The description “hostile environment” conjures up visions of battlefields, extreme climates such as deserts or polar regions, and even the conditions found in space or on other planets. However, for electrical and electronic equipment, hostile environments can be found much closer to home. We all know, for example, that electricity and water don’t mix and that doesn’t just apply to mains electricity, as anyone who has dropped a mobile phone into a washbasin or toilet bowl may have found to their cost!
Electromechanical products, like microswitches, are not only susceptible to water and other fluids but also to dust and solid particles that can impair their operation. Even in the relatively benign home environment, appliances in a steamy kitchen or bathroom can be affected by condensation with potentially dangerous consequences. Computers in offices are more prone to dust than in the home, which, even if this doesn’t cause problems with overheating due to restricted airflow, can result in unreliable operation if dust penetrates the power switch.
Far worse though are the environments encountered in factories and similar industrial locations where microswitches are potentially subject to the additional extremes of temperature and other harsh operating conditions. Here it becomes much more challenging and consequently water and dust proofing becomes an important consideration for the equipment designer.
Defining the Objective
Fortunately help is at hand, starting with the International Electrotechnical Commission (IEC) standard EN60529, which has established ingress protection (IP) ratings that define the degree of protection that mechanical cases or electrical enclosures afford against intrusion by solid objects and liquids. So, for example, with an electrical wall socket rated as IP21 the first digit “2” indicates protection against solid objects >12.5 mm across, such as a finger, while the “1” signifies protection from dripping water.
For a microswitch, protecting the internal mechanism from somewhat smaller objects that could prevent the switch from operating would seem more appropriate. A basic rating of IP40 will exclude solid objects >1 mm but provides no protection against water. To be dust-tight however the switch would need to be rated as IP6x. The second digit, representing the level of protection from water, can range from 0 to 8, i.e. from nothing through defined levels of dripping, splashing and spraying with water jets, to different degrees of immersion.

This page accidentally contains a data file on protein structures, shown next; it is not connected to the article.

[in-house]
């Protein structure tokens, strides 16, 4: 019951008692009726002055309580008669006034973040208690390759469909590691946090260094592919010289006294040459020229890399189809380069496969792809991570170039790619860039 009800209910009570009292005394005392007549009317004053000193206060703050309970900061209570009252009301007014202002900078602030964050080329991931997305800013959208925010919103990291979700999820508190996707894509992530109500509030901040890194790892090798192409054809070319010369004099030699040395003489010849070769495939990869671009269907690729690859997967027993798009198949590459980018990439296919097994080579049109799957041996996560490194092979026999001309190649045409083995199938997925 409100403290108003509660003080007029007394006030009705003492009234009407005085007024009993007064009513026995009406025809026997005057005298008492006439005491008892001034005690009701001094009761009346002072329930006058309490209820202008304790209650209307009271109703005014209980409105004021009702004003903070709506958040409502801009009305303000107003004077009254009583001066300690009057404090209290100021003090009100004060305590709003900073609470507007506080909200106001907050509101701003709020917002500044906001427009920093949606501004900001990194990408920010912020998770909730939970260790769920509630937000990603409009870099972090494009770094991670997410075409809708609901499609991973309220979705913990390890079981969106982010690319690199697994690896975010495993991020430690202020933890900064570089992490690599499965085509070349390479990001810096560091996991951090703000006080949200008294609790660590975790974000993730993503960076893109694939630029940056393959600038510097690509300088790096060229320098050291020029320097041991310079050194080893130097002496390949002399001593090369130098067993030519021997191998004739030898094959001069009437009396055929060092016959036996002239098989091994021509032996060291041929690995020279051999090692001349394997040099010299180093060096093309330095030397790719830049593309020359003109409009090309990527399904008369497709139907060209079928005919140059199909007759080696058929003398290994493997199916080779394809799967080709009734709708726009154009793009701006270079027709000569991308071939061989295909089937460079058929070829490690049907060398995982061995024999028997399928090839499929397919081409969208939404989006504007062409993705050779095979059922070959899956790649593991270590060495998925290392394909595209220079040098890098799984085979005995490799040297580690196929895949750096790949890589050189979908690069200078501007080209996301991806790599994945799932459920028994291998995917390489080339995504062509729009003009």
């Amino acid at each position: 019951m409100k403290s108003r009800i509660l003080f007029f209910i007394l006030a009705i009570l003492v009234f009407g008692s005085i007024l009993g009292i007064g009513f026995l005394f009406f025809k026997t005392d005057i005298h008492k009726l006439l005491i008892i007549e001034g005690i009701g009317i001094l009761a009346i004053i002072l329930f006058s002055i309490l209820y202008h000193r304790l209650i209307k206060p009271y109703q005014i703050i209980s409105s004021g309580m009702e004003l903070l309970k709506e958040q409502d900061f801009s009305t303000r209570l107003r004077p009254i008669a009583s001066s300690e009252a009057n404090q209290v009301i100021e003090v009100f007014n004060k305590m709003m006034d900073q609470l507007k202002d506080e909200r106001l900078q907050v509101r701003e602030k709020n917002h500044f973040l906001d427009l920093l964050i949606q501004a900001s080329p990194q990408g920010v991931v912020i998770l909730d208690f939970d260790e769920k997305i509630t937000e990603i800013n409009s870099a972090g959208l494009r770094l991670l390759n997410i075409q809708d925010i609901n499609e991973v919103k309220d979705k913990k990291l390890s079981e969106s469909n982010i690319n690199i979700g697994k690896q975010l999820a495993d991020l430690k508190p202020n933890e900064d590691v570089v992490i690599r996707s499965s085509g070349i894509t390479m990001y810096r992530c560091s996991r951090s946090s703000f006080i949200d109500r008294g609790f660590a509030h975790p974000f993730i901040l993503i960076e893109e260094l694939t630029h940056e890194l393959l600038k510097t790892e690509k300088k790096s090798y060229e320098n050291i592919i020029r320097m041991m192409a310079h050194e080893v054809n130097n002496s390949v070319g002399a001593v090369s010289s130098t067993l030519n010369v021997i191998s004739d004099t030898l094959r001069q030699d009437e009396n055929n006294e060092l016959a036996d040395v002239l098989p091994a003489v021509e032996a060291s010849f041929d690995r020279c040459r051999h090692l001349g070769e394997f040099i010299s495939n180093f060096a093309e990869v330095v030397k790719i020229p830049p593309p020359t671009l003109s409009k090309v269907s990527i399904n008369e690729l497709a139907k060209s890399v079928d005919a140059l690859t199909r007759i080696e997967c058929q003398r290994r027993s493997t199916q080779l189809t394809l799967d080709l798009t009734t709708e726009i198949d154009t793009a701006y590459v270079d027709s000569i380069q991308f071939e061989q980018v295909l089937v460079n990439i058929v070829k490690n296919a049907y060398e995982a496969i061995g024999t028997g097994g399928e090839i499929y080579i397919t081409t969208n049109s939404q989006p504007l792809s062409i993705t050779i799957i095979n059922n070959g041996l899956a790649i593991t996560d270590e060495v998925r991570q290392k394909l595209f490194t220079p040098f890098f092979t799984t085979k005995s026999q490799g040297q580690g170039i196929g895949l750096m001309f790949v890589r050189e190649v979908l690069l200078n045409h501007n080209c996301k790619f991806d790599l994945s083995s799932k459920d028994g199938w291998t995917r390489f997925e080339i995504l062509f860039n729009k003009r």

The table below shows the possible permutations of IP codes. Clearly, sealing a microswitch to achieve a rating of IP65 or greater requires the use of effective techniques to exclude dust and water. Achieving a seal around the moving pin, which actuates the internal switch mechanism, presents the greatest challenge – the typical use of a rubber membrane needs to ensure a tight fit while remaining flexible across a wide temperature range and resisting external pressure changes.
Engineering the Solution
Aside from meeting EN60529 sealing requirements, microswitches used in industrial applications will probably also need to comply with further standards, such as UL61058-1, which primarily relates to safety but also specifies an operating temperature range of 40°C to +125°C. Consequently, to avoid the mismatch that can arise due to the thermal properties of different materials, companies like Microprecision assemble its microswitch housings using an ultrasonic welding process rather than applying an adhesive or using a gasket.
Ultrasonic welding is also used when it comes to attaching the compression ring, which secures the sealing membrane around the actuator pin, to the switch housing. To guarantee the seal to the pin itself, Microprecision uses a two-part pin that sandwiches the membrane between the two parts to hold it securely in place. This approach allows for the optimum choice of flexible membrane material with the reassurance of a tight seal to the actuator pin and switch housing.
So far we’ve considered ingress protection for the switch, preventing dust and water from reaching the internal mechanism and electrical contacts. However in a real application it can be just as important to protect the switch terminals and the electrical connections to them. Often this is left to the equipment designer and may be accomplished using sealing boots, the application of sealant compound or methods such as potting. Alternatively manufacturers may offer microswitches with cables already attached that have been potted to meet the required IP rating.
Delivering the Goods
As an experienced manufacturer specializing in precision electro-mechanical components for demanding industrial applications, Microprecision provides a comprehensive line of microswitches. This includes a number of switch formats that combine housings with potted cable connections to deliver IP67 protection. For more versatile system design approach, its IP67-rated MP110 series of microswitches has conventional solder lug terminals but is supported with the option of either an IP64-rated protective terminal kit for field wiring or a plug-in cable assembly that provides full IP67 protection. Finally, should your application demand even greater ruggedness and continuous underwater operation, Microprecision’s MP215/225 series features a strengthened cable outlet and increased actuating force, and meets IP68.